Kazakhstan’s Economics Affect ALL Disciplines

Following in the footsteps of their highly effective national leader, Nursultan Nazarbaev, many Kazakhstan students from almost all disciplines had something to write about economics.  Economics touches every aspect of Kazakhstan. According to a very articulate Muskie candidate in Public Administration, he wrote that President Nazarbaev recently addressed the Kazakhstan nation highlighting “issues of organizations’ leadership and the necessity of implementation of global standards of corporate social responsibility and raised the role of organizations that serve public interests.”   

I have a strong hope for Kazakhstan to accomplish their goals after we interviewed a fluent 26 year old woman in Public Policy.  She wrote the following about surveying citizens in Taraz in 2006:  “We discovered that 87% of people don’t have any mental picture about civic society and NGO sector.  Most of them don’t want to understand the role of the political institutes of executive and representative powers.  That is why our Kazakhstan people are passive and indifferent to politics. Why I decided to devote my life to politics?  This is my calling.  The fundamental sense of calling I took from Max Weber’s great philosophy in The Protestant Work Ethic and the Spirit of Capitalism.  The great quotation of Max Weber:  “Basically three qualities are deciding for the scientist.  They are passion, feeling of responsibility and knowledge.” I seek the best methods of management with my resources; these are the time, the knowledge, the information and the people.  I make SWOT analysis every day.  The motto of my life is “burst out my weakness.” 

A 25 year old woman in business admitted that her country is classified as an emerging market…Kazakhstan has been a part of the world economic community for just 17 years so the knowledge in the sphere of investments in our country is rather poor.” However, if all of the Muskie candidates have a passion to succeed and make a regular SWOT analysis, the country of Kazakhstan will eventually succeed economically.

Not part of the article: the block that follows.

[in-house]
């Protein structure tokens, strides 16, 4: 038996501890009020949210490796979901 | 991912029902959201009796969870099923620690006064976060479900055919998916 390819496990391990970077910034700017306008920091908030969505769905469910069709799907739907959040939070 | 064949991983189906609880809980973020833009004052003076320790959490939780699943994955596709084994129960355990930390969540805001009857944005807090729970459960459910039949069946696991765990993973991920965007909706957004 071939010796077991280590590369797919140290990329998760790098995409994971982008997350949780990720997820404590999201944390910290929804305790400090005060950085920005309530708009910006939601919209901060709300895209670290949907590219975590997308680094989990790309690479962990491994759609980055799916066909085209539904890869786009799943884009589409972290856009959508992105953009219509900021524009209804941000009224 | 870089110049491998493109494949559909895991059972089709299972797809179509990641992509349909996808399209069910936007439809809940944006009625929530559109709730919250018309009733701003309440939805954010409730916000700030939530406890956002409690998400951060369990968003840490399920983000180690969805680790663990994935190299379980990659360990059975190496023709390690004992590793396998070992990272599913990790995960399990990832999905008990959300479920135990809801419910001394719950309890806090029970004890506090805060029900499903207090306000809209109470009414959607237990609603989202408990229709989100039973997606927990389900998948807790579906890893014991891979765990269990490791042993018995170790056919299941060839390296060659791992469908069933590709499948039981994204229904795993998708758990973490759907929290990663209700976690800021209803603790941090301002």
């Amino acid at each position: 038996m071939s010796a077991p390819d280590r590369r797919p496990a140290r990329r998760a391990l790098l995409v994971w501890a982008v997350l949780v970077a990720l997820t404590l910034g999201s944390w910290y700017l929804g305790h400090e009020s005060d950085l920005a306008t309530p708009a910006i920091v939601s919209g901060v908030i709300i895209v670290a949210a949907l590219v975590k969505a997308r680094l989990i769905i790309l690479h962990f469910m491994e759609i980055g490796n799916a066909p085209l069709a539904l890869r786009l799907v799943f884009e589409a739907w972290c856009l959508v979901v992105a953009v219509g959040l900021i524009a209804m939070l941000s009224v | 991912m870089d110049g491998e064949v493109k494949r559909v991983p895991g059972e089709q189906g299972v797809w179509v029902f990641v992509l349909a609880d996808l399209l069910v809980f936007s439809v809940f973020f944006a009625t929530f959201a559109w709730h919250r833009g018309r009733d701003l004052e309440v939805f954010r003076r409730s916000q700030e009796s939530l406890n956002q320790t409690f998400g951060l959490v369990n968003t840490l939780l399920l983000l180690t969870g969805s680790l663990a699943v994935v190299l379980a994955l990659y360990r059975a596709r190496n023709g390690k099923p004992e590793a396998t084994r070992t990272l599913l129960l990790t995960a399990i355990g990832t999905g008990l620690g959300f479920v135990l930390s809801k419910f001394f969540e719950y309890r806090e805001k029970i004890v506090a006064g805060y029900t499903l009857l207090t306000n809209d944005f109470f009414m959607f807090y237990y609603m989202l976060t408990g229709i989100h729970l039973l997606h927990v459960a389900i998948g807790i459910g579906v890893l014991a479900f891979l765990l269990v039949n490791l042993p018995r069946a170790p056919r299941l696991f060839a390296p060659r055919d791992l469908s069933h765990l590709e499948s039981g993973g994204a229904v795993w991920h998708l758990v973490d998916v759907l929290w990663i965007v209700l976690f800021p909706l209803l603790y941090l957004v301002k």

Several successful Muskie applicants in International Affairs and Business, noted that Kazakhstan has a goal to be ranked in the top “50 most competitive economies of the world by 2012.”  Also, as Kyrgyzstan has already done, to join the WTO.  To help diversify the economy and reach this goal of being one of the 50 most developed countries in the world, Kazakhstan plans “to organize a Regional Financial Center of Almaty (RFCA) which will help bring a lot of foreign investments to the republic and support its involvement in the international integration processes.” 

These economic goals can be reached by energetic young people in environmental studies as this 23 year old wrote:  “I will do all my best to lead Kazakhstan on the way of sustainable development which is urgently required according to our President [Nazarbaev’s] words.  I want to help my native republic to join the 50 most competitive countries of the world.  Nowadays, economical growth of our republic is supported by price increase in the World Markets and increased use of considerable volume of natural resources.  GDP is accompanied by high emissions to environment.  Existent assessment shows that about 75% of country’s territory is exposed to abnormally high risk of ecological destabilization.” 

However, according to a more mature, 29 year old male with valuable insight into his field of environment, he wrote what obstacles he thought need to be surmounted:  “Working in the projects with Kazakhstani specialists of different backgrounds who in the end came into environment, I was a witness of their improper decisions taken for certain problem solving.  Some of them were economists without knowledge of chemistry, while others were chemists but had no concern about the economical component of the problem.  They considered the problem only from their professional point of view.  I realized they are short of knowledge on complex approach of problem solving and they missed the basic knowledge in environment management.” 

Despite the mismatch with professionals not knowing the complexities of all the problems, according to a young lawyer, “the World Bank included Kazakhstan in the top 20 of the most attractive countries of the world for capital investment.  Due to Kazakhstan’s establishment of proper commercial infrastructures is recognized as the regional economic leader.  These are mainly results of the Oil and Gas industry.”